The second time was in Brisbane, when I set out for Sydney.  I had relatives in Brisbane, a place to stay, and it was comfortable.  safe.  peaceful.  But now, I was once again venturing into the unknown, with a Canadian couple I had barely met.  And once again, the fear of the unknown set in – though this time, thankfully, it was much milder.

Maybe because I’m starting to get used to it.  But this is why I left on this journey, to overcome my fears.

As (I think) quoted in The Power of Now, “when you live in the past, you feel disappointment.  When you live in the future, you feel anxiety.  When you live in the present, you feel at peace.”

Travelogue: Brisbane

For the first stop on my journey, I stopped at Brisbane, a river city located on the banks of the (aptly named) Brisbane River – which always to be a pleasant shade of brown.  Brisbane is actually a pretty large metropolitan area, and at it’s heart is Brisbane City – rather like how Manhattan is the heart of New York City.
Brisbane - brown river

Continue reading Travelogue: Brisbane

Best Exchange Rates

When traveling, you naturally want to get the best exchange rate, so that your money goes further – which is especially important given how the USD has been steadily weakening.  This article will tell you exactly how to get the best exchange rates while overseas.

1) Find out if your current bank has a partnership with any overseas bank.  For example, Bank of America has a partnership with WestPac in the Australia region.  If you use your existing bank card with a partnered bank, you not pay zero bank fees, but you also get favorable exchange rates!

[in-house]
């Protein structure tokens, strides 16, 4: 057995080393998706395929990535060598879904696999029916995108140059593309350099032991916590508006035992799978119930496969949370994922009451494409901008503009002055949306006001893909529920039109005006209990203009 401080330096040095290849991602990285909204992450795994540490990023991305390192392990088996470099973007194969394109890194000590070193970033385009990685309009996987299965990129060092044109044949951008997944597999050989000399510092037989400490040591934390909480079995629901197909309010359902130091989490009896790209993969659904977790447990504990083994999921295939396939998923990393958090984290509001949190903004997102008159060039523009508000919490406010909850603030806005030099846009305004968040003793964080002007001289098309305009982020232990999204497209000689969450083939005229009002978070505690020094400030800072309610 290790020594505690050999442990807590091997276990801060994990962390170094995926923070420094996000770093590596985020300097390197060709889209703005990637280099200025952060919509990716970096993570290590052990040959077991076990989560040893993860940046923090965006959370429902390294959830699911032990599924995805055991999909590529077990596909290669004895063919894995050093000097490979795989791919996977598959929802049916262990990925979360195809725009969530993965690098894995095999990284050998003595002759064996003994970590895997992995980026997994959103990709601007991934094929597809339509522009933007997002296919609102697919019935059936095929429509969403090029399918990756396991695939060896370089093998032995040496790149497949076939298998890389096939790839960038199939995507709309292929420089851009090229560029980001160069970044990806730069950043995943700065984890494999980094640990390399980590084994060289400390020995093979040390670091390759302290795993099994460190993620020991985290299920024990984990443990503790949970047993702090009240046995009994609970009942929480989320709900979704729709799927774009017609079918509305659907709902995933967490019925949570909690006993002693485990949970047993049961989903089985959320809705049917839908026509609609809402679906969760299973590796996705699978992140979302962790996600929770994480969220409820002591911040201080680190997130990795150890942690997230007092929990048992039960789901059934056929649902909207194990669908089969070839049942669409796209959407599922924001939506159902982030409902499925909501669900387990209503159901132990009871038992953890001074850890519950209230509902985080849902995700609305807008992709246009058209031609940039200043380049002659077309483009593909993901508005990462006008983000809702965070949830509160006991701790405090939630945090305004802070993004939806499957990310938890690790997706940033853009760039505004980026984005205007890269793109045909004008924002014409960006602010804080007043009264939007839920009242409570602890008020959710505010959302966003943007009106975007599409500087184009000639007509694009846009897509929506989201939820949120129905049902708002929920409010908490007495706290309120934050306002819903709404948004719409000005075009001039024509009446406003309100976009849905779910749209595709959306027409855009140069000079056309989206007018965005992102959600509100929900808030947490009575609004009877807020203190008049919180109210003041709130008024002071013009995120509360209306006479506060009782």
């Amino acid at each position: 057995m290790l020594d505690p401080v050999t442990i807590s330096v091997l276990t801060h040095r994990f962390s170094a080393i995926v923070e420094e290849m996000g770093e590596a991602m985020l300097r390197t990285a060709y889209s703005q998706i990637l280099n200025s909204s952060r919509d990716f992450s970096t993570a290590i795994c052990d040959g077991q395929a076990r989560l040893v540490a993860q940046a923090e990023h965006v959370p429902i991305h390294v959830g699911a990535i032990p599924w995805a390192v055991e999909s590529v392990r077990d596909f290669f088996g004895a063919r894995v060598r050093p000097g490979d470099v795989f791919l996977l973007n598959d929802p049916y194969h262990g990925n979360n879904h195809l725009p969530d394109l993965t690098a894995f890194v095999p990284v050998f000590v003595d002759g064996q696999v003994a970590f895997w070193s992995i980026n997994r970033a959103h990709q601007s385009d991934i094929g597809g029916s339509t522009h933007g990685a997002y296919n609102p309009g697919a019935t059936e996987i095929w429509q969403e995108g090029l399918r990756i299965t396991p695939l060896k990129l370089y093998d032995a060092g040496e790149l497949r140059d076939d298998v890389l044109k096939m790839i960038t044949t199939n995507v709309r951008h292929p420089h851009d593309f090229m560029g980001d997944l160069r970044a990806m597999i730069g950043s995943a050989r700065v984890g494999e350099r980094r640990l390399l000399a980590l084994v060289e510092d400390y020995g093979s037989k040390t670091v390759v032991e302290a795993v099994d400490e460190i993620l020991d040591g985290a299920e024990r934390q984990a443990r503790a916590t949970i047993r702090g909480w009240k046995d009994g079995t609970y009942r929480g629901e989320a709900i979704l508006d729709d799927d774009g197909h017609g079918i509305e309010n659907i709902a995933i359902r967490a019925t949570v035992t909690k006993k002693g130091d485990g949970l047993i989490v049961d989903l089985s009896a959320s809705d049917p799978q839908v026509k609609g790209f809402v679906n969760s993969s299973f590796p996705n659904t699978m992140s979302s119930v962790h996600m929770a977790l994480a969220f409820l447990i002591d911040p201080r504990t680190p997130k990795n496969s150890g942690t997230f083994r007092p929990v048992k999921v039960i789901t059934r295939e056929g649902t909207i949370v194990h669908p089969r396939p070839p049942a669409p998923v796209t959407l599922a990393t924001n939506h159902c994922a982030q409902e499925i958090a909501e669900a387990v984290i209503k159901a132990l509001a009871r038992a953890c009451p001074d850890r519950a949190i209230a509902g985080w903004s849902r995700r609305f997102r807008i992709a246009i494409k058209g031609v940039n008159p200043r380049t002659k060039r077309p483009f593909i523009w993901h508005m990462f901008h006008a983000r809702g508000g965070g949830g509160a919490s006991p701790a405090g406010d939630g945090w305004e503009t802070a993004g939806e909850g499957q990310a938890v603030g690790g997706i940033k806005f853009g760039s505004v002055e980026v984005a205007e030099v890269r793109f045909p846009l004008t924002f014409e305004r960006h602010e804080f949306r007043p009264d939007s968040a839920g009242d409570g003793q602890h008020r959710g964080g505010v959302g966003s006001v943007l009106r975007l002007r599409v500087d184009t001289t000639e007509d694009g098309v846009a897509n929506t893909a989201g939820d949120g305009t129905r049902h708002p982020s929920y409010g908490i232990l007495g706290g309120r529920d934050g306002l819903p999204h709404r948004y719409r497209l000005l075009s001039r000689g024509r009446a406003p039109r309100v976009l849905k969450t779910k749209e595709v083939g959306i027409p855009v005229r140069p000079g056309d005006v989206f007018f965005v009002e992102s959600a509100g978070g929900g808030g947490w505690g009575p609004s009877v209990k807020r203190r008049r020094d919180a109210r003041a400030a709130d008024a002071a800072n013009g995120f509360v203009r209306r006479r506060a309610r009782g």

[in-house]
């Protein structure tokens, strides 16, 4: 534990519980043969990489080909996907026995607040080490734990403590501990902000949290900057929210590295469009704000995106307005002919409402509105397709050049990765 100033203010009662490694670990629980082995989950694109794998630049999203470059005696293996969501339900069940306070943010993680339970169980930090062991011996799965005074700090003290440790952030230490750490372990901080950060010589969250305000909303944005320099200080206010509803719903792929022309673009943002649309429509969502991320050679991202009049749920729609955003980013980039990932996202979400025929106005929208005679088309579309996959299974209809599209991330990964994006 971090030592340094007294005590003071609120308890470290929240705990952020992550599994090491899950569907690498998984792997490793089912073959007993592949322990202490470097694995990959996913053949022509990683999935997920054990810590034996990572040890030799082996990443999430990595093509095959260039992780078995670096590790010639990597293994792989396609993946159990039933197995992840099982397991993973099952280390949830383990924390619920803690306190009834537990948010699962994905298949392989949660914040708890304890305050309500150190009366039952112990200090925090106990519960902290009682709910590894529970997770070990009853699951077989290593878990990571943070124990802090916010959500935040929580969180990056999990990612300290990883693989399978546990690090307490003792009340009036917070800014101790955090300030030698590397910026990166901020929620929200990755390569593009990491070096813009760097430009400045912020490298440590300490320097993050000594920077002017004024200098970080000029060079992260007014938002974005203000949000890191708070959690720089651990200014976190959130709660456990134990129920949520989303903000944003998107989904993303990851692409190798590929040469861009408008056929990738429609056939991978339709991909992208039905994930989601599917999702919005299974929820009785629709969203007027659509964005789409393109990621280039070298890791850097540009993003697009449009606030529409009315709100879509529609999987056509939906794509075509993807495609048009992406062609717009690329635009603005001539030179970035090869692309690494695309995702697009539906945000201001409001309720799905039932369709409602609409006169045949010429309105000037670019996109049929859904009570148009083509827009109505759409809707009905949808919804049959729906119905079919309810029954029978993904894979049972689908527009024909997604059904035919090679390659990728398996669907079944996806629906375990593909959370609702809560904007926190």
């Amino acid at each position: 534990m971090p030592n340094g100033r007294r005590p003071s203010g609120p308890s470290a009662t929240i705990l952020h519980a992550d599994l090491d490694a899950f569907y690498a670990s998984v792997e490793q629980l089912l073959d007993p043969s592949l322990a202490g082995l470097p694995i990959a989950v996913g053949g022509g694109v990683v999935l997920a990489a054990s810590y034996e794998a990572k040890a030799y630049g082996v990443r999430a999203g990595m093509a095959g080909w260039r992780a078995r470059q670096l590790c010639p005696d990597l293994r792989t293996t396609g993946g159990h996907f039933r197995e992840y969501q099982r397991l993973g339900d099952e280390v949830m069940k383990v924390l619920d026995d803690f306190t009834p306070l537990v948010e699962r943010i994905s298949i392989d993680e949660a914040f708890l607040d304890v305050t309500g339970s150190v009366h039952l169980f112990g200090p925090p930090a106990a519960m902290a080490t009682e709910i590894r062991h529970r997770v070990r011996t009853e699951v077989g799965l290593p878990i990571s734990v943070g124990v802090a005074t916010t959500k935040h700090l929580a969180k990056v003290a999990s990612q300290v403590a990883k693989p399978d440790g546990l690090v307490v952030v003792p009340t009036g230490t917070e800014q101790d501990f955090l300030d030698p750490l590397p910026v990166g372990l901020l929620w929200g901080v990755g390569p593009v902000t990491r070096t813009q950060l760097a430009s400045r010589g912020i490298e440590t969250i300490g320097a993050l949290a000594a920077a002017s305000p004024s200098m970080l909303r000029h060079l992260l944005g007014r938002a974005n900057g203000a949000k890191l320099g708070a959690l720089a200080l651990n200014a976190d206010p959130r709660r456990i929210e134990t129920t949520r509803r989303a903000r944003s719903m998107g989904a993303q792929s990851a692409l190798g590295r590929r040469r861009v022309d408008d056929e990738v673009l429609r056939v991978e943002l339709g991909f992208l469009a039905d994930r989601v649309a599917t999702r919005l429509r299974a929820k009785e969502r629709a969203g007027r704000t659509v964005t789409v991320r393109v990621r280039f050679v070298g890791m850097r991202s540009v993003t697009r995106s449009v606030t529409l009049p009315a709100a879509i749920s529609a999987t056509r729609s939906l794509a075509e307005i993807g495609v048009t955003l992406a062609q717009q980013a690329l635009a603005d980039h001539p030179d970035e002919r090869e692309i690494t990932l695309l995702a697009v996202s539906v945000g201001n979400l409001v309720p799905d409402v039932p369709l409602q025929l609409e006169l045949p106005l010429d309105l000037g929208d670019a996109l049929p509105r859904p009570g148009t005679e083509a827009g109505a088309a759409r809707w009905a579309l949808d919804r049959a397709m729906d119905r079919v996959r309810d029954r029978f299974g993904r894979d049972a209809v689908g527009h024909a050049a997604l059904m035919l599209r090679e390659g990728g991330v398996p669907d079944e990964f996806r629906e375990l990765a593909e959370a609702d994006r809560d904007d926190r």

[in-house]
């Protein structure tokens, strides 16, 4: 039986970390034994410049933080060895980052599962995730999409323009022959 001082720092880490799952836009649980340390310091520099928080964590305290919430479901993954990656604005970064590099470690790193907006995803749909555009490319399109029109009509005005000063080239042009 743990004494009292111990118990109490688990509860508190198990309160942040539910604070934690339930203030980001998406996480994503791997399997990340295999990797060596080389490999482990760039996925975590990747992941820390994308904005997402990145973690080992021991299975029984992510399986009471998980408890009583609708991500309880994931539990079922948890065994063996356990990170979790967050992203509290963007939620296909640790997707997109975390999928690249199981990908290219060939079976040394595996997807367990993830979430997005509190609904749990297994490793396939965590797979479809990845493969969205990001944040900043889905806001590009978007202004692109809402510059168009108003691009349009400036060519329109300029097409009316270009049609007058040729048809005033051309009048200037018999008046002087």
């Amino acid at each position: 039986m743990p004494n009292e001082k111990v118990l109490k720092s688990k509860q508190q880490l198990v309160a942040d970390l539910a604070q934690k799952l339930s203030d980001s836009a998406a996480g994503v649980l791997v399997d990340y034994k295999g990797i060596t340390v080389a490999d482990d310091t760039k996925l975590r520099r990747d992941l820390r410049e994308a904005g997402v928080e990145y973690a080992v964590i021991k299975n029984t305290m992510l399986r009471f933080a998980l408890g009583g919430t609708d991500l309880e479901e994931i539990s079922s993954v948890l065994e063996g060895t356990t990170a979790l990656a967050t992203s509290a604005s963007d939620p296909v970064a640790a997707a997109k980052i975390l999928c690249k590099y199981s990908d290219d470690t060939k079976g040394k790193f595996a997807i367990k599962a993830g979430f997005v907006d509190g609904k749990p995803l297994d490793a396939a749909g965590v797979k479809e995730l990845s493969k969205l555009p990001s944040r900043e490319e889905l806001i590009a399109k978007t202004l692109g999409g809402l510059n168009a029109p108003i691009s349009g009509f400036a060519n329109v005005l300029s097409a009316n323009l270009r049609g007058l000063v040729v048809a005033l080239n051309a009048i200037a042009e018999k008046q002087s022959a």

It’s important to note, the partner bank may offer to convert your withdrawal into your home currency at it’s cash “buy” rate, as shown below.  Note how this dialogue box is intentionally ambiguous, not telling you what will happen if you skip conversion.  But don’t do it!  If you skip conversion here, it will be automatically converted at a much better rate (the Visa daily rate).
Exchange rate - visa trap

No, skip conversion at this horrible rate!  (VISA rates were at ~1.04 at this time)

2) Open a brokerage account with Charles Schwab, and you will automatically receive a Charles Schwab Checking account and accompanying debit card.  Use this debit card to withdraw money at any ATM.  You will have to pay a bank fee, but Charles Schwab will refund that money to you at the end of each month.

Using either option 1 or option 2, you will exchange money at the daily Visa rate.

3) Use a credit card.  Depending on your card, you will have to pay a foreign exchange fee around 3%. There are special cards that charge no foreign exchange fee, but I find that not only is it a hassle to apply, but there are often annual fees.

4) Bring USD, and use a money changer in the city.  You will have to pay a foreign exchange fee (spread) of around 5%.  From personal experience, I have found that small exchange kiosks (foreign exchange businesses) usually offer better rates than big banks.

Here’s an example of some pretty bad exchange rates being offered by a bank:
Exchange rate - bank rates

5) Bring USD, and use a money exchanger at the airport.  Foreign exchange fee of around 8%.  Ouch!

Exchange rate - horrible rates

6) Use your regular ATM / debit card at a non-affiliated bank.  You will typically get charged a $2-$10 bank fee.  If you don’t like carrying too much cash, and make many small withdrawals, these add up very quickly!

For a demonstration, you can check out the numbers in this real-life example:

Date Service Charge AUD Amount USD Fee USD Stated Rate Effective Rate Daily Visa Rate Difference
3/6/2013 Amex 36 36.91 0.99 1.02527778 1.052777778 1.02677 0.026008
3/6/2013 Schwab ANZ 102* 104.72 1.02666667 1.026666667 1.02677 -0.0001
3/8/2013 BoA Visa 71 73.08 2.19 1.02929577 1.060140845 1.02933 0.030811
3/11/2013 BoA Westpac 100 102.11 1.0211 1.0211 1.02876 -0.00766
3/11/2013 BoA Westpac 100 102.11 1.0211 1.0211 1.02876 -0.00766